If an employee covertly records a meeting does this amount to misconduct?
The Employment Appeals Tribunal considered this point in Phoenix House v Stockman. An employment tribunal found that Ms Stockman had been unfairly dismissed by her employer, Phoenix House. When considering compensation, the employer argued that any compensation should be reduced because prior to her dismissal, she made a covert recording, which meant she was guilty of misconduct. Therefore, her compensation should be reduced on a ‘just and equitable’ basis to reflect her misconduct.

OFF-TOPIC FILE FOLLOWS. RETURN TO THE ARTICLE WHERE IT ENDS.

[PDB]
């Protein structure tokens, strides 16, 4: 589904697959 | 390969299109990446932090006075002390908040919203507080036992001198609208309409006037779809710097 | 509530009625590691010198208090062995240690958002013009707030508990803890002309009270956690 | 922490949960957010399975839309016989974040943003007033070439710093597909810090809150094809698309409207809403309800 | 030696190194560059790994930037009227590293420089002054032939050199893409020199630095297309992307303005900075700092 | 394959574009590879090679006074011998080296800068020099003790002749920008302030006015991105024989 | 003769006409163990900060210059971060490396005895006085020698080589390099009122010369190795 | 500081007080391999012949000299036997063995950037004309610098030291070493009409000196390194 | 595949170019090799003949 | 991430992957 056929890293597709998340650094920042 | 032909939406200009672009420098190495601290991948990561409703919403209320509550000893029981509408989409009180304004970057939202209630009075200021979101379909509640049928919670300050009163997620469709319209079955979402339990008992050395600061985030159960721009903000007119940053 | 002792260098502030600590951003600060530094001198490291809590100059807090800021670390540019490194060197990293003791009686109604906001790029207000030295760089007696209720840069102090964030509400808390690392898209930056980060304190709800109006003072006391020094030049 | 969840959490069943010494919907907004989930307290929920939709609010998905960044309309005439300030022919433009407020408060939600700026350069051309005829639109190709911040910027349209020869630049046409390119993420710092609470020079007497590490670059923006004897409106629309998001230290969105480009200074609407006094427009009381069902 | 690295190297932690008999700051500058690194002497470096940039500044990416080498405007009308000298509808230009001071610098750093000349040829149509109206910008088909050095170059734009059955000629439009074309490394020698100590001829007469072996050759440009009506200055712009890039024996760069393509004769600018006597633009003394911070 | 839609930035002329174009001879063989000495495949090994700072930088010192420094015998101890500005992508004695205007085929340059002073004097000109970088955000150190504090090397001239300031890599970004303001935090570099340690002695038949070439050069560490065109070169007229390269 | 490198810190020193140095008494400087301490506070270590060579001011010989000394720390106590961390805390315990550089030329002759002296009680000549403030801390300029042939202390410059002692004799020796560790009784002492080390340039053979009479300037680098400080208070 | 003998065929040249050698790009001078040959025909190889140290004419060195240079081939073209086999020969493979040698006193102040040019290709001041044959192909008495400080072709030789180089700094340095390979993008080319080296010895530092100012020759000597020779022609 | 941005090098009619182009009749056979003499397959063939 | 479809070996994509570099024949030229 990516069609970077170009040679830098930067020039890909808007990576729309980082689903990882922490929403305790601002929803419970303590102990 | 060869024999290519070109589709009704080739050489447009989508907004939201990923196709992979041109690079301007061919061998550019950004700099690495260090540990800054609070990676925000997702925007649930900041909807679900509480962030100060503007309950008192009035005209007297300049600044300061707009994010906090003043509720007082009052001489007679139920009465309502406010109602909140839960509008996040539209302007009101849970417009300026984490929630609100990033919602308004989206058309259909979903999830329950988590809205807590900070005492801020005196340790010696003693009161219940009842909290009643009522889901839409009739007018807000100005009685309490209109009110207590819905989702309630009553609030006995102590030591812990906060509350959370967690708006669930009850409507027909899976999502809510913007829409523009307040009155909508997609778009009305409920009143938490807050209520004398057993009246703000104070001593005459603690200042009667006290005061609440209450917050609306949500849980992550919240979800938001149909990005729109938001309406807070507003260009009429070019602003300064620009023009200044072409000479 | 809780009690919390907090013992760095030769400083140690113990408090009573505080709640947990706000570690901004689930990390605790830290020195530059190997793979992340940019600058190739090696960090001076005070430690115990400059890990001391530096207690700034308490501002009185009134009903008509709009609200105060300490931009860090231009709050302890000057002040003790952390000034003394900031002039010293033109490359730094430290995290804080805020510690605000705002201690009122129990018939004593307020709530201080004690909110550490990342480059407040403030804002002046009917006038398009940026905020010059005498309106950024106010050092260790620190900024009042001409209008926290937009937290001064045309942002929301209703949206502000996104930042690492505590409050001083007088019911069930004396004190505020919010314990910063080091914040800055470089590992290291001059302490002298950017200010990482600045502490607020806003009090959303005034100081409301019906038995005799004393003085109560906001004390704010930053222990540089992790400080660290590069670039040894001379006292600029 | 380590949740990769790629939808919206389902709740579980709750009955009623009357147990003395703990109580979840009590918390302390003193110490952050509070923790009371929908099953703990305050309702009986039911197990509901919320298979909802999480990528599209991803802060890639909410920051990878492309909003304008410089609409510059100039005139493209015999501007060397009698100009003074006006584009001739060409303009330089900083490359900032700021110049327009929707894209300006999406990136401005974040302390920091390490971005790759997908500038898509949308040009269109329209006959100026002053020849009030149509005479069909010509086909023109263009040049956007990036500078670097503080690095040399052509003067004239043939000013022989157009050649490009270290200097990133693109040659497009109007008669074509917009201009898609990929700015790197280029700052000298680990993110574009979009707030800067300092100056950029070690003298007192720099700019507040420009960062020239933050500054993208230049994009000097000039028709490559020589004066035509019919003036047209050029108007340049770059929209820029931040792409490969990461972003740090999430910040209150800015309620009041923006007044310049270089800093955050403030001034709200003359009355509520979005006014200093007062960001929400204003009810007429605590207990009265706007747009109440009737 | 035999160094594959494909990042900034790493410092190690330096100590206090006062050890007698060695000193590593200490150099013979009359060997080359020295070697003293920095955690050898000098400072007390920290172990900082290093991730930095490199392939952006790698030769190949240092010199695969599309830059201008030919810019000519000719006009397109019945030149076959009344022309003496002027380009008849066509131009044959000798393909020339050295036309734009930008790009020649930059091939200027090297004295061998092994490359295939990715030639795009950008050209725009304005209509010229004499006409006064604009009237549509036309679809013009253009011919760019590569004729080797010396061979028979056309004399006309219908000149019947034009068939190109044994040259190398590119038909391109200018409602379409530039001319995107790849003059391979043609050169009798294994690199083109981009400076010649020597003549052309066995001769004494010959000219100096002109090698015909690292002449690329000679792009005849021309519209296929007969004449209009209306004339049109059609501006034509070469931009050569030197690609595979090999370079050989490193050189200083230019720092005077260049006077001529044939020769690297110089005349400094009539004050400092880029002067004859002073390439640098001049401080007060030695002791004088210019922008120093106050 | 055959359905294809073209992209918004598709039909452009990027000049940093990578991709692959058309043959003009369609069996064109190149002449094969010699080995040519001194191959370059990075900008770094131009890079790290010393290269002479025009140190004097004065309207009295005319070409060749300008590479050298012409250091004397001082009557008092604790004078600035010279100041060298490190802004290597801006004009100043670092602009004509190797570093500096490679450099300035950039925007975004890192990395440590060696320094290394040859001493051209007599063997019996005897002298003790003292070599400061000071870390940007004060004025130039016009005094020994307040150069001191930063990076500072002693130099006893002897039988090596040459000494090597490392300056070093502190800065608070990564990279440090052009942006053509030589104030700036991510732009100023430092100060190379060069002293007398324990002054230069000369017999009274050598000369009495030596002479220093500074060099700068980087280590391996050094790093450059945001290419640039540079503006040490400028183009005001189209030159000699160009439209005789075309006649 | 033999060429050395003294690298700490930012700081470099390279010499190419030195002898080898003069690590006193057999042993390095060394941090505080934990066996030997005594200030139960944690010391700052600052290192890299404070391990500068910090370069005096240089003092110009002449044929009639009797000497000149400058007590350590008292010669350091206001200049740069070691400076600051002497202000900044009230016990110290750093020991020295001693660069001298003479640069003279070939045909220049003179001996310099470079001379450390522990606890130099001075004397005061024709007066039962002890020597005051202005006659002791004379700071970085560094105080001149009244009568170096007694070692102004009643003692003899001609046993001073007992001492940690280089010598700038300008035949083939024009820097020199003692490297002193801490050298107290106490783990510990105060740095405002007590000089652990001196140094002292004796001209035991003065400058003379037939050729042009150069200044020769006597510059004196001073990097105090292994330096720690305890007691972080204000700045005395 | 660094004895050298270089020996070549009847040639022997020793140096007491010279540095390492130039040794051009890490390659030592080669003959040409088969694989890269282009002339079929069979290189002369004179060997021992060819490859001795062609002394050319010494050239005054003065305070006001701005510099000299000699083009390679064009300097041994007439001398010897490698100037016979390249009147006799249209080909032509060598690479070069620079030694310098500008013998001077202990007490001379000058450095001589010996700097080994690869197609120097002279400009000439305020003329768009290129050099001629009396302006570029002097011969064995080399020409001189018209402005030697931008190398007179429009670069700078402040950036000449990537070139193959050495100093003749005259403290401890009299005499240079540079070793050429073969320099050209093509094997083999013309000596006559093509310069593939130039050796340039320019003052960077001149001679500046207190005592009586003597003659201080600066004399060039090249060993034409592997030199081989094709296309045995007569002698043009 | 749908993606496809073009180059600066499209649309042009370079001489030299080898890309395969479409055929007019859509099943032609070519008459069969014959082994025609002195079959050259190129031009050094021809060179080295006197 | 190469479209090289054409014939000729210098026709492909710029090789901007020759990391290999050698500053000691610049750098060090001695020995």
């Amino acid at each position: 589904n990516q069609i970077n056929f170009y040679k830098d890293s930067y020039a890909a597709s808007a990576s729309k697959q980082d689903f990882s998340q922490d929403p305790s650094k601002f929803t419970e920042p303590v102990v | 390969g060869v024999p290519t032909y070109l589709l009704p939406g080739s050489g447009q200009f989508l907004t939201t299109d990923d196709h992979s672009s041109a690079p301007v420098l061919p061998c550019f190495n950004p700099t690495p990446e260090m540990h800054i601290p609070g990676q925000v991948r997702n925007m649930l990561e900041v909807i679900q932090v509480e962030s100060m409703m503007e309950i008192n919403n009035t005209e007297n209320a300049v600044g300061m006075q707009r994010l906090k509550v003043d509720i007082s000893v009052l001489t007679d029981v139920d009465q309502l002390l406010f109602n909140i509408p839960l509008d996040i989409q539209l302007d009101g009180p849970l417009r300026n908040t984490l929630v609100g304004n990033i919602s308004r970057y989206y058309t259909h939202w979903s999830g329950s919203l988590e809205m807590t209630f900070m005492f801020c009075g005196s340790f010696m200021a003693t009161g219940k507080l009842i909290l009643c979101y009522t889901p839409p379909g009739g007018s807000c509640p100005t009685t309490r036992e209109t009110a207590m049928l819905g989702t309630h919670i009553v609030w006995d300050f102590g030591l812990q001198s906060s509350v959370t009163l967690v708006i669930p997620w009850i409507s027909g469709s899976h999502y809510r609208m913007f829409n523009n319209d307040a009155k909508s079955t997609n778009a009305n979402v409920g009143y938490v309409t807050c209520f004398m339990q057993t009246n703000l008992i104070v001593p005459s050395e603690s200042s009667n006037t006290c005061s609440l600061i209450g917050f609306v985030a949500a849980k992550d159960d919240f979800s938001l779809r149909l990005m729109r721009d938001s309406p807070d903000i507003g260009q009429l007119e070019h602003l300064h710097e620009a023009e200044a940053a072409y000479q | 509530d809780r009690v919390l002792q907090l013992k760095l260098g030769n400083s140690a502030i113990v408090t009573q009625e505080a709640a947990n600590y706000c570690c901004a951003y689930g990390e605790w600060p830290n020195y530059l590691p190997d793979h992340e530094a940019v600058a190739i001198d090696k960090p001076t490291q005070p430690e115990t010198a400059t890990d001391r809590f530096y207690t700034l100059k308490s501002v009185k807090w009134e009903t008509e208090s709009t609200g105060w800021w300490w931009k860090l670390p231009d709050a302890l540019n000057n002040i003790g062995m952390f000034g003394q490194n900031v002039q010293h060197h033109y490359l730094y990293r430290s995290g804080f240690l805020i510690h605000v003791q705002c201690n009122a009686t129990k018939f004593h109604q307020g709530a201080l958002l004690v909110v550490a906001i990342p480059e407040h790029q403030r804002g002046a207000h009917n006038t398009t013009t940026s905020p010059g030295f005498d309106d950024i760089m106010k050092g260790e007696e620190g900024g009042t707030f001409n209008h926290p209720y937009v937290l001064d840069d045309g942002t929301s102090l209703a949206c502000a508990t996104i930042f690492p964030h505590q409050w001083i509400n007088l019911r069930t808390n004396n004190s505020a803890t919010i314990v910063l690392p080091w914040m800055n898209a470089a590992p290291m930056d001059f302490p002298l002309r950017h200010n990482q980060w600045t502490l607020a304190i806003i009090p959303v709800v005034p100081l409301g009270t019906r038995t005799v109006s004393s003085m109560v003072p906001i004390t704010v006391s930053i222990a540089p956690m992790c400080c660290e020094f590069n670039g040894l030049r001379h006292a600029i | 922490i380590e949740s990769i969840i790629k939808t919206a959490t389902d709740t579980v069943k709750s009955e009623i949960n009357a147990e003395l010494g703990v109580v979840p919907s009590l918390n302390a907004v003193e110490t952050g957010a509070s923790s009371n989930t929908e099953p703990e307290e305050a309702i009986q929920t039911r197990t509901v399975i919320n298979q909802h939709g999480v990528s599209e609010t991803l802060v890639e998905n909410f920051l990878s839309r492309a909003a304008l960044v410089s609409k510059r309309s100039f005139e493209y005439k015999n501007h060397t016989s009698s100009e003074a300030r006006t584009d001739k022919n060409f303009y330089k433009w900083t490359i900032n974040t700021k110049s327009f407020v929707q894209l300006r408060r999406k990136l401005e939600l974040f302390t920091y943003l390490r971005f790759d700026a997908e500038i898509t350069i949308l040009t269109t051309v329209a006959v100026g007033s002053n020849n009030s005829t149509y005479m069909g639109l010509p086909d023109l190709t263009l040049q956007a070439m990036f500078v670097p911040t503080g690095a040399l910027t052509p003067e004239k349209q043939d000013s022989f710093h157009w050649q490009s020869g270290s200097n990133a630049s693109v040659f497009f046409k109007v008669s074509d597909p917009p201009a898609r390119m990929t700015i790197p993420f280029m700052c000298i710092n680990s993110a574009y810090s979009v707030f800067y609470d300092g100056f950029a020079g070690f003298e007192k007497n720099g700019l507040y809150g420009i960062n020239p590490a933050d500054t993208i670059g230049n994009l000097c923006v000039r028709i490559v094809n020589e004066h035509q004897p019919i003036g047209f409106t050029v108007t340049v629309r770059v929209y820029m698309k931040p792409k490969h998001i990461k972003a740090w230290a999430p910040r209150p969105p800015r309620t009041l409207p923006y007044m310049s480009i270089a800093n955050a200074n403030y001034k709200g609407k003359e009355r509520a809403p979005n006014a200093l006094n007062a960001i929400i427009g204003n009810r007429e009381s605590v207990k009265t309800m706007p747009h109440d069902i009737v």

The EAT concluded that it is good practice for an employee or employer to say if they will be recording a meeting, and it is generally misconduct if they do not, except in the most pressing of circumstances. The EAT did, however, note that employers rarely list covert recording as an example of gross misconduct in disciplinary procedures.
IFAC have amended their documentation, including the contract of employment, to state that covert recording is an example of misconduct.
Here is the list from page 31 of the employee handbook that all your staff should have.
You will be liable to disciplinary action if you are found to have acted in any of the following ways:-
Fully amended employee handbook is included in the document library on BAT.
OR FOR SALE TO NON MEMBERS on ifac.eu/doc-library